IP Security Cameras Vulnerable to Hostile Takeovers

According to a report submitted by the security company called F-Secure, the security cameras made by a Foscam company from China have some notable flaws. For example, they’re extremely vulnerable to hacking attacks that when an attack is performed, the cameras might allow the hacker to see video feeds, compromise other devices, download existing files and more.

Up to 18 different vulnerabilities were documented by the researchers, first of which were reported several months ago. However, the company has yet to fix any of them. The brand that has all of these flaws is called Opticam i5 HD, while some flaws were found on the model marked Foscam C2. According to the report , it’s possible that other models developed by the same manufacturer may carry similar flaws.

The research claims that the number of flaws can offer any attacker many ways of infecting the device. One of the flaws includes both unsecured, as well as hard-coded credentials. In both cases, a potential hacker can easily gain access to the devices. It’s also possible to use other flaws for the purpose of getting remote command injections.

The report also says that attackers can even modify the code of these devices or get to the root privileges by accessing world-writeable files. It’s also possible for an attacker to use Telnet and find even more flaws in the device, or its surrounding network. Also, the firewall protecting the devices doesn’t even act like one.

“The sheer number of vulnerabilities offers an attacker multiple alternatives in compromising the device. Among the discovered vulnerabilities are insecure default credentials and hard-coded credentials, both of which make it trivial for an attacker to gain unauthorized access. Other vulnerabilities allow for remote command injection by an attacker. World-writeable files and directories allow an attacker to modify the code and to gain root privileges. Hidden Telnet functionality allows an attacker to use Telnet to discover additional vulnerabilities in the device and within the surrounding network. In addition, the device’s “firewall” doesn’t behave as a firewall, and it also discloses information about the validity of credentials.”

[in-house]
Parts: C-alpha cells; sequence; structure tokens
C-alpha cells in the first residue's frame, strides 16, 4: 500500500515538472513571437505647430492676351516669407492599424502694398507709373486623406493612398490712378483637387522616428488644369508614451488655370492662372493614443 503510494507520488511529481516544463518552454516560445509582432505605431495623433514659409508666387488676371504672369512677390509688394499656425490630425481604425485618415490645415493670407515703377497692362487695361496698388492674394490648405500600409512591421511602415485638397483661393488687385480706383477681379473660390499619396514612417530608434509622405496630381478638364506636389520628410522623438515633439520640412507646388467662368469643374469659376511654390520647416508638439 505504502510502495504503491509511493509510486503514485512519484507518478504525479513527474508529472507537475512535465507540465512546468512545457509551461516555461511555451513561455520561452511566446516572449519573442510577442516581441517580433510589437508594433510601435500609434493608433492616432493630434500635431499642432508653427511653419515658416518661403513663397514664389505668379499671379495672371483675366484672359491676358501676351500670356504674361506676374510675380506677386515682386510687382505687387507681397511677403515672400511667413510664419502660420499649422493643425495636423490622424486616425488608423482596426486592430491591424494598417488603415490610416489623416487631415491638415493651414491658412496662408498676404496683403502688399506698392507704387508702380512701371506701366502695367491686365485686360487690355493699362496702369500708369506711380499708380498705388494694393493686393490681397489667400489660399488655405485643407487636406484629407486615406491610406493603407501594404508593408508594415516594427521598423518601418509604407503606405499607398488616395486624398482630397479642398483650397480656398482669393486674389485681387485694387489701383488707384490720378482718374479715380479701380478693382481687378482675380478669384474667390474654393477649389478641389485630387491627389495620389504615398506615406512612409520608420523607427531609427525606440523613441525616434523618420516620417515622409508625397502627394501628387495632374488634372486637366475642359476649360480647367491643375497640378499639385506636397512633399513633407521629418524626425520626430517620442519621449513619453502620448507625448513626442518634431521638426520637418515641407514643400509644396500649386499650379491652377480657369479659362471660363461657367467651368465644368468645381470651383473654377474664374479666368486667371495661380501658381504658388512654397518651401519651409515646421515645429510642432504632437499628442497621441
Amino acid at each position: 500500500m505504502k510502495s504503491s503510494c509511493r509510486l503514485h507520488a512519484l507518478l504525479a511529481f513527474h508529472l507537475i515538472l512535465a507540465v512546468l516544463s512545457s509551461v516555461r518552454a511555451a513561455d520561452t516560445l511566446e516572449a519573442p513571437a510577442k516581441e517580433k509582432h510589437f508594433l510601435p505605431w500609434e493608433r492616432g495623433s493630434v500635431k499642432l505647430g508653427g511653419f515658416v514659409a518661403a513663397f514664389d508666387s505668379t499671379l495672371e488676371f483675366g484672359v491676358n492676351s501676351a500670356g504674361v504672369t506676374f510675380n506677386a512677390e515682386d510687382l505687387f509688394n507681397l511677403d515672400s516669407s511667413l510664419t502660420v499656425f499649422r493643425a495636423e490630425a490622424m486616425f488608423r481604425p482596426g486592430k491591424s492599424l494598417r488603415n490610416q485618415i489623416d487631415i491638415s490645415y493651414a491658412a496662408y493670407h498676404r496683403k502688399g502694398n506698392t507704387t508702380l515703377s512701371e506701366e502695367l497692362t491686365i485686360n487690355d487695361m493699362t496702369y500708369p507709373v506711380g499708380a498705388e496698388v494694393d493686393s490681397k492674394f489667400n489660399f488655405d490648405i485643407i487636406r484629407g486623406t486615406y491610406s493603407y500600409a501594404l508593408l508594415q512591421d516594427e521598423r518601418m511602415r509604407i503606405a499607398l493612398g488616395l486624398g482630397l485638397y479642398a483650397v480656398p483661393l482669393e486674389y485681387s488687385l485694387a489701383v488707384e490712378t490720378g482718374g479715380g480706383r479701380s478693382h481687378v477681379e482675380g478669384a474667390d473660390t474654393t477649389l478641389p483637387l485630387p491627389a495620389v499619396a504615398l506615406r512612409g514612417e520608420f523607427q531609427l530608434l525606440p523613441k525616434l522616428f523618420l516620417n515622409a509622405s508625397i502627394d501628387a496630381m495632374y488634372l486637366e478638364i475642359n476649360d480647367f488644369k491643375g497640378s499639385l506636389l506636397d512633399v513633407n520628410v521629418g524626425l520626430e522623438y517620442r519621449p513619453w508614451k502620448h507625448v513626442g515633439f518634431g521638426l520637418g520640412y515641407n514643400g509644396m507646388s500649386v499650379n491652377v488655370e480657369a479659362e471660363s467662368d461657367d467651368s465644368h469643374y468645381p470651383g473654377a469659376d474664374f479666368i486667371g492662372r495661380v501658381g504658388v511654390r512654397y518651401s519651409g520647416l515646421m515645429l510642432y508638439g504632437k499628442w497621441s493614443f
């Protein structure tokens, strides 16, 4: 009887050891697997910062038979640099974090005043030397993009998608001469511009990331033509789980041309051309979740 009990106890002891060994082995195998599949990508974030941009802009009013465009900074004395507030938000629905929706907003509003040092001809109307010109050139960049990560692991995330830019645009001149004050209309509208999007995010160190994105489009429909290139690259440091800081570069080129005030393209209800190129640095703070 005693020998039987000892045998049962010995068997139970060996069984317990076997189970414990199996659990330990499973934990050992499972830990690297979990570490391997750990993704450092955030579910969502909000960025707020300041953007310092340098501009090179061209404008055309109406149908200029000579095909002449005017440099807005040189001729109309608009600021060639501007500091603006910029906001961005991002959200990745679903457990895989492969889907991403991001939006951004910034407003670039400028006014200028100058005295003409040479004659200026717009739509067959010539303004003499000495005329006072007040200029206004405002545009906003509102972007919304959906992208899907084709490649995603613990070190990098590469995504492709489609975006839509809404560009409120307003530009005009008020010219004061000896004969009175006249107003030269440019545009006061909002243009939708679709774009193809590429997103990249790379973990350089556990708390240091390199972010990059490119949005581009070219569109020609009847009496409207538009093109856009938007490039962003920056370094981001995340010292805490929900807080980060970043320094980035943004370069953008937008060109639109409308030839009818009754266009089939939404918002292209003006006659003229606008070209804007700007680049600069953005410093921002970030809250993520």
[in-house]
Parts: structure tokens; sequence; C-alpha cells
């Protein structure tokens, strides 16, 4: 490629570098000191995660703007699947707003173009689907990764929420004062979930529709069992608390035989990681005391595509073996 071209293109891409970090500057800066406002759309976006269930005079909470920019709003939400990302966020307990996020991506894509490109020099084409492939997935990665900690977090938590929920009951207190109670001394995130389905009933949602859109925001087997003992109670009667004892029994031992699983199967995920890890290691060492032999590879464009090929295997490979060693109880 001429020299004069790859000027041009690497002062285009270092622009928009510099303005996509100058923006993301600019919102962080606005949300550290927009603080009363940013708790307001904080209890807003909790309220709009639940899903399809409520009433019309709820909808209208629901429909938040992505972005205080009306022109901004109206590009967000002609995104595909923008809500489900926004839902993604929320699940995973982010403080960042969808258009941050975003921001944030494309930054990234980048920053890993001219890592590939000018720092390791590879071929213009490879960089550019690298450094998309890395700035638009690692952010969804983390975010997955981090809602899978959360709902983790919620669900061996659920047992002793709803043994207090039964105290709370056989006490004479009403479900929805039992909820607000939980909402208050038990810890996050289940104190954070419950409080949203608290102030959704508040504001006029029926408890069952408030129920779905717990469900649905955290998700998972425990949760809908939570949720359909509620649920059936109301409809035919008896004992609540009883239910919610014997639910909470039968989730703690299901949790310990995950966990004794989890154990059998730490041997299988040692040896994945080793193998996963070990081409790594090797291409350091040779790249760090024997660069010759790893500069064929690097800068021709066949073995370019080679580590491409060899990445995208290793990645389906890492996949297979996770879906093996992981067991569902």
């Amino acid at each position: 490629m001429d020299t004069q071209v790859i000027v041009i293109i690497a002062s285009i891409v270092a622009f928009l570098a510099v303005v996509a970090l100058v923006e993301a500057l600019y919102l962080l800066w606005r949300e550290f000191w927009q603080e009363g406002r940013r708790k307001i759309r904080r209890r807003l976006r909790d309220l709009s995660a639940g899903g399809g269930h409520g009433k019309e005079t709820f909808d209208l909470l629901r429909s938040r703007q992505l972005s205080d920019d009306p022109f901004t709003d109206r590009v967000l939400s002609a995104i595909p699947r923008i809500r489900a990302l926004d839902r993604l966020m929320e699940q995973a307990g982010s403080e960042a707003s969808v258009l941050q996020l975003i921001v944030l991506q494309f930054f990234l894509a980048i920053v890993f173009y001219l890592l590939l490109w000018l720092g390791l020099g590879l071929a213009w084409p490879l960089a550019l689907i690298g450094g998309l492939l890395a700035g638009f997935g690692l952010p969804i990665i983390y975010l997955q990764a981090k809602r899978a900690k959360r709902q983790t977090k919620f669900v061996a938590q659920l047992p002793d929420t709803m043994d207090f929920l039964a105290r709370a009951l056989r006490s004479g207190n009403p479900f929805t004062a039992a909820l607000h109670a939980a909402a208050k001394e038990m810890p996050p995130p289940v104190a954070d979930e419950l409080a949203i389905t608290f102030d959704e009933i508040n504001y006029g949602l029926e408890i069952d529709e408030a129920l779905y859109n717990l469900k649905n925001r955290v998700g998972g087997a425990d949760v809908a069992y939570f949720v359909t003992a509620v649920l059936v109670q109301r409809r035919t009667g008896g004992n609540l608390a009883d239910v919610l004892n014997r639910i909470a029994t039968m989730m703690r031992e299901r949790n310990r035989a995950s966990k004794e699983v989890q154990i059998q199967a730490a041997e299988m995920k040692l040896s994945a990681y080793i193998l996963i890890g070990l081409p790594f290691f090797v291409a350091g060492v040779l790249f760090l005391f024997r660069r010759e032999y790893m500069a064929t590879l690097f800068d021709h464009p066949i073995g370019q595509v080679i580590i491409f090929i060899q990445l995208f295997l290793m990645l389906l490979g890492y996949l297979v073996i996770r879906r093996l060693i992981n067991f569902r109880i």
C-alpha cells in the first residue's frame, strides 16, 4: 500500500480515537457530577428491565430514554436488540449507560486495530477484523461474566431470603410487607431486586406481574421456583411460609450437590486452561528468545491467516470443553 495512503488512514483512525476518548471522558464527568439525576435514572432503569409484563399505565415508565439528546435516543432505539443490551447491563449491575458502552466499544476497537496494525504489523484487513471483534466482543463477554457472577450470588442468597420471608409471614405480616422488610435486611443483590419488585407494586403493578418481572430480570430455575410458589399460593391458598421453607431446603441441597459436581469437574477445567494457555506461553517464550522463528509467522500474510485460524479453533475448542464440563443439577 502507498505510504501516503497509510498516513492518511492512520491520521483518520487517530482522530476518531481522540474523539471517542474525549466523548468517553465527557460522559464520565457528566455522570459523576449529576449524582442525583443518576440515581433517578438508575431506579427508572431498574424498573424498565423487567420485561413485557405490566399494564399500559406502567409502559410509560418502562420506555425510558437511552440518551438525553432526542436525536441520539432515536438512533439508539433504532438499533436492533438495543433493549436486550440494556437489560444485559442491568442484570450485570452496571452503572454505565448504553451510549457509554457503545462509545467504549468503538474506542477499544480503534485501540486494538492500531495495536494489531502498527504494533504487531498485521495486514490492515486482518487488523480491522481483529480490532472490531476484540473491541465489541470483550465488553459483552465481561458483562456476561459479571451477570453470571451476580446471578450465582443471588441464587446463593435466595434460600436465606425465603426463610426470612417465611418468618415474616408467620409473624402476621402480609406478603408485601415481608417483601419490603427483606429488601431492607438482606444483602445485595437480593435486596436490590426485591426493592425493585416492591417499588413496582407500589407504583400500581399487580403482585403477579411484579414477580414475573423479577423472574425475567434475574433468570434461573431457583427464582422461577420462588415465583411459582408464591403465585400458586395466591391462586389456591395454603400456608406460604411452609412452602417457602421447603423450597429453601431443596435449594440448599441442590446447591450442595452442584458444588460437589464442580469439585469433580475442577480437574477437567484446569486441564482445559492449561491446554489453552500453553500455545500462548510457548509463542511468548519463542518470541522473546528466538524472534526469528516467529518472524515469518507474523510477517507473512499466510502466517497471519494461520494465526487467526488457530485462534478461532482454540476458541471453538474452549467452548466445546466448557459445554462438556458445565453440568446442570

All in all, these vulnerabilities are leaving a lot of possibilities for capable hackers, including the chance to use them in a botnet and launch DDoS attacks. And of course, accessing private videos, or using the devices as a bridge to infecting other devices from the same network can also be expected. It’s even possible to replace camera’s regular firmware with a malicious one, and not even be detected while doing it.

The report also mentioned that both models have the same file transfer protocol server that’s built into them. It has an empty account password that can’t be changed by the regular user. It also has a hidden telnet function that will allow hackers to widen the abilities of the device and the programming scripts have incorrect permissions which run whenever the device starts.

These three flaws can be exploited heavily by the attackers and they can be used for getting remote access to the devices. The report says that the empty password can even be used for logging in, which leads to activation of the Telnet functionality. The hackers can then get to the world-writable file and use it to control which of the programs can run on boot. Even if the device is rebooted, the attacker will still have access.

Researchers then said that the company was alerted and that these vulnerabilities were pointed out to them a few months ago. Still, it would seem that none of them have been fixed. There were no security updates and F-Secure has refused to release the proof of the exploits. They also said that they’d found such flaws in 14 different brands, besides Opticom and Foskam.

Those are Sab, Chacon. Ivue, 7links, Ebode, Thomason, Qcam, Opticam, Nexxt, Netis, Techanaxx, Turbox, Ambientcam, and Novodio.

F-Secure suggests that for now running any of these devices is dangerous and users are recommended to do so only inside a dedicated local network and don’t give them access to other devices. IoT users should change their default passwords and check for updates on regular basis. 

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